Mayor of London launches electric vehicle taskforce

Sadiq Khan has launched a new taskforce dedicated to boosting the infrastructure needed to increase the take-up of electric vehicles across London.

He will also encourage the boroughs, Government and all those involved in the taskforce to work together so that more rapid charging points are installed in the capital.

Since Mr Khan was sworn in as mayor in May 2016, 104 rapid charging points have been delivered on land or roads managed by Transport for London. However, the Mayor has called on more investment from the private sector to support the growth of electric vehicles.

In particular, The Mayor would like to see rapid charging ‘hubs’, which are a group of charging points, similar to petrol stations, set up across the city.

Sadiq Khan said: ‘I’m delighted to launch a new Electric Vehicle Infrastructure Taskforce today, bringing together industry, businesses and the public sector to work together to deliver electric vehicle charging infrastructure in the capital. London’s filthy air is a public health crisis, and encouraging more Londoners to switch from diesel to electric vehicles is critical in tackling it.’

Ben Rogers, director at Centre for London said: ‘This taskforce must recognise that electric vehicles are no panacea for tackling air pollution, or even more so, congestion.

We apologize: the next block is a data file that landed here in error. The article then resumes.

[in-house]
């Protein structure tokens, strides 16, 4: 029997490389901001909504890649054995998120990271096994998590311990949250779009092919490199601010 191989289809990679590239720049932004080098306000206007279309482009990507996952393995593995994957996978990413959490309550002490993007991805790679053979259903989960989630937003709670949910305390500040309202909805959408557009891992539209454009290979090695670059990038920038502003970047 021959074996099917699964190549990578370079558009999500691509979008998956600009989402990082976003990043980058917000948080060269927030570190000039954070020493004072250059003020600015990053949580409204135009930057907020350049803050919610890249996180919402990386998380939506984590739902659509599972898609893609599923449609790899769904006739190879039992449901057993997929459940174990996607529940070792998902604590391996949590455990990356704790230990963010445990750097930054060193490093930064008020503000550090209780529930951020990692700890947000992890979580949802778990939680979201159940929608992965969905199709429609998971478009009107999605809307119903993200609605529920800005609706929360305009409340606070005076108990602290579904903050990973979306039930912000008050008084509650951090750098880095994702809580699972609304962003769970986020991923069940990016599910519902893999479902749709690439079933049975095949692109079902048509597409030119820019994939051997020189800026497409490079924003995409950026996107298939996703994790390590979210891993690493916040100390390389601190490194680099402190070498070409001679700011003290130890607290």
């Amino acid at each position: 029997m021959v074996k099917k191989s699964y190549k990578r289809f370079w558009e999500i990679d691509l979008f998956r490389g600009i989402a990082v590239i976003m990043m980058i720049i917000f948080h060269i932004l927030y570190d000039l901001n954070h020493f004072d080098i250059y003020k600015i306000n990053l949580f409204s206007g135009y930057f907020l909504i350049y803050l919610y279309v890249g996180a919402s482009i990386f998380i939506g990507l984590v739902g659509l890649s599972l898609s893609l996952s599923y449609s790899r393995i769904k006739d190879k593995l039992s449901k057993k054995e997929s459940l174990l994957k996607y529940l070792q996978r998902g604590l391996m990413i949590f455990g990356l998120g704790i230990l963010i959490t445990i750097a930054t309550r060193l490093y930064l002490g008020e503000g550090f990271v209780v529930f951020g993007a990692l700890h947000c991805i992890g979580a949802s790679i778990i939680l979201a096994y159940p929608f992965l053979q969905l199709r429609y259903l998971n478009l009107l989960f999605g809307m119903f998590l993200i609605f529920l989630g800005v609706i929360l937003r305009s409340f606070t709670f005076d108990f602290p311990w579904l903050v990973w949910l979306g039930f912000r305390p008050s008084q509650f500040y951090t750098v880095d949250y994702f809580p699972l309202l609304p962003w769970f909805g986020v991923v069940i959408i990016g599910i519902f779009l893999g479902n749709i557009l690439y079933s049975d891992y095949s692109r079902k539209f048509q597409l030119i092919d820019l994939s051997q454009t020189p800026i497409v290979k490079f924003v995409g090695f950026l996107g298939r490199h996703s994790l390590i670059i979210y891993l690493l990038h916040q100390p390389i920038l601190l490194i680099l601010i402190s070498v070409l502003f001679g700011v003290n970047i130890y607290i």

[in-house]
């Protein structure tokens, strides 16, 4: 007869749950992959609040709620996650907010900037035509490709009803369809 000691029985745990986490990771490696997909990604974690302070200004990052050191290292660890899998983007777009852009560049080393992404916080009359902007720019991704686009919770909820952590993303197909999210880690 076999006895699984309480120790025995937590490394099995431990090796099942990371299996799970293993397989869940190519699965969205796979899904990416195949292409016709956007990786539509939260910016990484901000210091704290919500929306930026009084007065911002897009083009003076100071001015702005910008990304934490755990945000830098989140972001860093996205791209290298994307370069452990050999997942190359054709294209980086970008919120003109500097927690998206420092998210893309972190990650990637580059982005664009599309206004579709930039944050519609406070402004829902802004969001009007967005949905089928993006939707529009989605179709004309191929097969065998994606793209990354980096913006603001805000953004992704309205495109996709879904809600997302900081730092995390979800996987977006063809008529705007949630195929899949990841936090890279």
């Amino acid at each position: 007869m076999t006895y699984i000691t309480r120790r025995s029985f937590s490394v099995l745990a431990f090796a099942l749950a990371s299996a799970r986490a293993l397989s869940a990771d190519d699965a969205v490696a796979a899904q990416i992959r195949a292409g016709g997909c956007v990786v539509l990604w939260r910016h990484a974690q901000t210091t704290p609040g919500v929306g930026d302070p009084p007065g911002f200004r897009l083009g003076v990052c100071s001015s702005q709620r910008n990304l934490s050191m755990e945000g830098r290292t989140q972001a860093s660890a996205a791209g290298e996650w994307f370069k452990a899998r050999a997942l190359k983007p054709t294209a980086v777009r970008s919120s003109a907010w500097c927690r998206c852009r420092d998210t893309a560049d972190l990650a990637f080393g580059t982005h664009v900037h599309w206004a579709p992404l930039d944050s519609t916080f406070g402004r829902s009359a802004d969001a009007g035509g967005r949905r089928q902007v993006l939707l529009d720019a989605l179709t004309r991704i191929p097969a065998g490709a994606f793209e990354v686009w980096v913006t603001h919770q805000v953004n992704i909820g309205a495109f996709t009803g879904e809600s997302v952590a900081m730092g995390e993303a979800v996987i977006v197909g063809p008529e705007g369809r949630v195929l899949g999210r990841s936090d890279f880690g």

‘Once established, the taskforce should put pressure on the government to invest in R&D so that we can deepen understanding of the polluting aspects of electric vehicles and prepare our cities for the future.

‘But let’s not lose sight of the fact that we need to get Londoners out of their cars, not into less polluting vehicles, and encourage walking, cycling and public transport.’

Caroline Russell, chair of the London Assembly Environment Committee, said:

The Environment Committee recently published its report into electric vehicles and we strongly called for a pan-London approach to electric vehicle charging points. It’s good to see the Mayor is moving towards this with a dedicated taskforce.

‘There’s no point having an electric vehicle if you can’t charge it! We want to see this taskforce working together to take real action to improve electric vehicle infrastructure in London.

London’s filthy and polluted air needs to be tackled urgently and when a journey can’t be done by foot, bike or public transport, electric vehicles are the best option out there.’

Our report made a series of recommendations and the Committee looks forward to scrutinising the taskforce’s shared delivery plan, which will be published next year.’

A £42m fund is also already available to encourage the owners of the oldest, most-polluting diesel black cabs to retire them from the capital’s fleet. The owners of black cabs between 10 and 15 years old can apply for a grant of up to £5,000 in exchange for retiring their taxi, and cab drivers can also get up to £7,500 towards the purchase of a new vehicle.

Thomas Barrett

Thomas Barrett

Journalist. Follow him on Twitter

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